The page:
Investing in a pricey laptop for a student who'll be lugging it everywhere constantly can be a little scary; protecting it with "LoJack for Laptops" (www.lojackforlaptops.com) might ease your mind a bit. The software can help track a stolen laptop, lock it down, wipe its data remotely or help the police recover the computer. It sells for $40-$60 for one year of standard or premium service or $90-$100 for three years. The premium service includes an up-to-$1,000 guarantee if a stolen laptop can't be recovered.
The safety-minded may be intrigued by iSafe ($20-$90, www.isafebags.com), a line of messenger bags and backpacks that include two 125-decibel personal alarm sirens and strobe lights meant to protect against bullies and other predators. They're available as laptop bags for adults, too.
Last year, I devoted an entire column to the Livescribe smartpen ($130-$180 for 4GB and 8GB versions). I'm still using mine and think it's a great device for any student who takes notes or who needs to record lectures or interviews. It can record audio that pairs up with handwriting on special paper. The handwritten notes can be transferred later to a computer, mobile device or online services like Google Drive or Evernote.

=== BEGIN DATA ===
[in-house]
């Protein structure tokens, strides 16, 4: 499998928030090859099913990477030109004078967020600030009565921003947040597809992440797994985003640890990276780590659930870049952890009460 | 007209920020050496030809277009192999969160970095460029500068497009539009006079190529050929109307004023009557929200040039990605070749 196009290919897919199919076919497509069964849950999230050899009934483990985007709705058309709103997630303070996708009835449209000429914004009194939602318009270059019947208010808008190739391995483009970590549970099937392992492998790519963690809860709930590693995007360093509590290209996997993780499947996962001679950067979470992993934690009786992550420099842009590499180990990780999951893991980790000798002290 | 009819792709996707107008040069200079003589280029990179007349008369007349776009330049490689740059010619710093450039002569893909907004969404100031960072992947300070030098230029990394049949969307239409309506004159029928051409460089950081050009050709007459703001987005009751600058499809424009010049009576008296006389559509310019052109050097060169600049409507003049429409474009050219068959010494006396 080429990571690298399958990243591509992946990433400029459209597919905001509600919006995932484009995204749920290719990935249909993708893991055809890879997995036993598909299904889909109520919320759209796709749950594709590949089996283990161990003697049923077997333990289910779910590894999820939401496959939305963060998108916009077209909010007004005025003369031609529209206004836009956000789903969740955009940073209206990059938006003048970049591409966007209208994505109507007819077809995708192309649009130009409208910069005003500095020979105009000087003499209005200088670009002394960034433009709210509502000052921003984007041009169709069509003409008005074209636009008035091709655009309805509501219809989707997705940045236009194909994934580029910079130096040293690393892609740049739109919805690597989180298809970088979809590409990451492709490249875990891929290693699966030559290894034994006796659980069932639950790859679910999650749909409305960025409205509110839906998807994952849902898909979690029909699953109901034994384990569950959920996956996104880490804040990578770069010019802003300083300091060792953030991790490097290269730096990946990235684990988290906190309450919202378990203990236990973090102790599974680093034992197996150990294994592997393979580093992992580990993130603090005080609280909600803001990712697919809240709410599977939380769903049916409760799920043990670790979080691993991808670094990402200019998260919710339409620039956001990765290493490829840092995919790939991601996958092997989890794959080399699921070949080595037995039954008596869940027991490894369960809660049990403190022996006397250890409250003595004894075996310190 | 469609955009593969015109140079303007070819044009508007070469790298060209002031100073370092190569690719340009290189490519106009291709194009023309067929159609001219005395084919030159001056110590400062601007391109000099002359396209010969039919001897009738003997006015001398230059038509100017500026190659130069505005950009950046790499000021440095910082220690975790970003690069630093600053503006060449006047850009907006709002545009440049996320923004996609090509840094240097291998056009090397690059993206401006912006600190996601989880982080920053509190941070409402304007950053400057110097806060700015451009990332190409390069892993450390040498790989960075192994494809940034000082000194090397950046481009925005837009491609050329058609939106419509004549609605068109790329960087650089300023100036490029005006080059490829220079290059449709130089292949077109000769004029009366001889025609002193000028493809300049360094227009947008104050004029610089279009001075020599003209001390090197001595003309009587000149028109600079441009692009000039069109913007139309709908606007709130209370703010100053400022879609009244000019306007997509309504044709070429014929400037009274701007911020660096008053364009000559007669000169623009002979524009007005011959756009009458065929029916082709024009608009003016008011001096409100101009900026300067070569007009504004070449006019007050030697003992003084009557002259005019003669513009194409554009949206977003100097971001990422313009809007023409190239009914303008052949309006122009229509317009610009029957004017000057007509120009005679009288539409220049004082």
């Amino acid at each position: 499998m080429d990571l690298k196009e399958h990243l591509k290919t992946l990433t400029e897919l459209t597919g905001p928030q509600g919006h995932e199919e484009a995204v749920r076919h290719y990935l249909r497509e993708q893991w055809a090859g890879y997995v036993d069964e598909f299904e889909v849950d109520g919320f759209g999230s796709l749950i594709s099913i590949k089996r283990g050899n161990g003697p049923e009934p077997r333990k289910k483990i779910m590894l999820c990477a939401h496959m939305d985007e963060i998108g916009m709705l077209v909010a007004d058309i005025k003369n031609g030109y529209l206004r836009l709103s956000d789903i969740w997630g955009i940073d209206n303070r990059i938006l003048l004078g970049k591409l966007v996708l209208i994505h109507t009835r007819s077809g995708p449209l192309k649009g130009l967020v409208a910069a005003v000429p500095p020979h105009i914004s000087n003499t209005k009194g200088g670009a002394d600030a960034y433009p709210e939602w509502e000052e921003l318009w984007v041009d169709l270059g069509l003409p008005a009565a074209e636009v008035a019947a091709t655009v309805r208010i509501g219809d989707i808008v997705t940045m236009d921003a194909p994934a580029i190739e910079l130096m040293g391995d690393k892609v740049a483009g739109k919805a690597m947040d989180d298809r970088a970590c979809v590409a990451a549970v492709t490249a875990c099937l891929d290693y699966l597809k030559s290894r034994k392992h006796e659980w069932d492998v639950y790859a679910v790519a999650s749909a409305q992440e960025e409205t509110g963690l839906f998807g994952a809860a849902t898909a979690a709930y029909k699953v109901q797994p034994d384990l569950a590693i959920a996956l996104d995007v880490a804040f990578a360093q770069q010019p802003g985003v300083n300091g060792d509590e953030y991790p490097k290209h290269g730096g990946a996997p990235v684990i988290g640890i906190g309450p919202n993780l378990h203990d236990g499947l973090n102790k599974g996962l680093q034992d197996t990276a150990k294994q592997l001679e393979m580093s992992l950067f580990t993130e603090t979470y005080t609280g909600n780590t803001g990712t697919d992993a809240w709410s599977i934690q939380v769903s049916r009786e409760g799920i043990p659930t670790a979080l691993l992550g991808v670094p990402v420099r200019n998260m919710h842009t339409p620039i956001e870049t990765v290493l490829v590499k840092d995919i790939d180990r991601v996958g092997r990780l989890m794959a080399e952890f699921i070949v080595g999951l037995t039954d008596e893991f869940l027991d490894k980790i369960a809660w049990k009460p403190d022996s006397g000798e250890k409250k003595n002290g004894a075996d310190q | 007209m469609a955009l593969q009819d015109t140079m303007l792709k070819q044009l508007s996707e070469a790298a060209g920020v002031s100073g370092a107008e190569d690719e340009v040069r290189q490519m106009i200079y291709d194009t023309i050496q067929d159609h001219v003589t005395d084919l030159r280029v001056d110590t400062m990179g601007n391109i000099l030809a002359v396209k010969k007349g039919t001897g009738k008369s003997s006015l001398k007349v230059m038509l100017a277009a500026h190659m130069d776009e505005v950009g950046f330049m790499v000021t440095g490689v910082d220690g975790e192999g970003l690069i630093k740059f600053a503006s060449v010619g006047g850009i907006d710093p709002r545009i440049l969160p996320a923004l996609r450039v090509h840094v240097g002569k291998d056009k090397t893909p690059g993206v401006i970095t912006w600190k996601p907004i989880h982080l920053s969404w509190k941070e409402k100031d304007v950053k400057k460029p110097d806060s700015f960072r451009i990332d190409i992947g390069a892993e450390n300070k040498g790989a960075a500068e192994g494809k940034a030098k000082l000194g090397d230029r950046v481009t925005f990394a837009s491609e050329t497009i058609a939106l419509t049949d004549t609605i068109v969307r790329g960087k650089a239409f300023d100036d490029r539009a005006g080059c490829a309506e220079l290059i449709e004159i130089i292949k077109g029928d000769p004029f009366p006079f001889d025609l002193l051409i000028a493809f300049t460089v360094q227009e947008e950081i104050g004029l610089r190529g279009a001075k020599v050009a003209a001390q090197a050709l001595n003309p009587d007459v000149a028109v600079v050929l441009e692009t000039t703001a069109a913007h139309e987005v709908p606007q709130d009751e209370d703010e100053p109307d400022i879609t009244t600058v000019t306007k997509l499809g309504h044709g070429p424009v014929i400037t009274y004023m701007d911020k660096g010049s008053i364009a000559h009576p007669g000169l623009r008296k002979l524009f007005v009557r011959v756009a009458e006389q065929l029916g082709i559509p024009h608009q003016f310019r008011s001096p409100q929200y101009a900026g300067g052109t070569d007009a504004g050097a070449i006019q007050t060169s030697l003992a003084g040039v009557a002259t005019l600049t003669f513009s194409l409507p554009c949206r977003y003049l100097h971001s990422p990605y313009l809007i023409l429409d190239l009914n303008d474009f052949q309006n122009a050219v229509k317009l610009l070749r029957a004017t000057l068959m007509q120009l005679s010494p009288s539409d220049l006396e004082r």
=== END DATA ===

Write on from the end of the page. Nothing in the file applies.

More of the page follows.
Dorm devices: The Keurig Mini Plus ($100, www.keurig.com) is a little coffee maker that uses those now-ubiquitous K-Cups. But it can also make tea and hot chocolate or just heat water for a late-night Ramen noodles snack. The Mini Plus model is tiny and comes in a variety of cute colors.
Quirky's Scribe ($33, www.quirky.com) is a versatile laptop or writing surface that can also hold five pens or pencils. It has a carrying handle and can be hung on a bed frame for easy storage.
I preach constantly about backing up data, and Seagate's Backup Plus Portable Drive ($109-$129, www.seagate.com) is one good way to do it. The device, which comes in a variety of colors in 500-Gigabyte to 1-Terabyte sizes, can back up photos from Flickr or Facebook with one click. It's USB 3.0 and Thunderbolt compatible, making it transfer data fast with Apple's latest generation of MacBook Pro and Air models.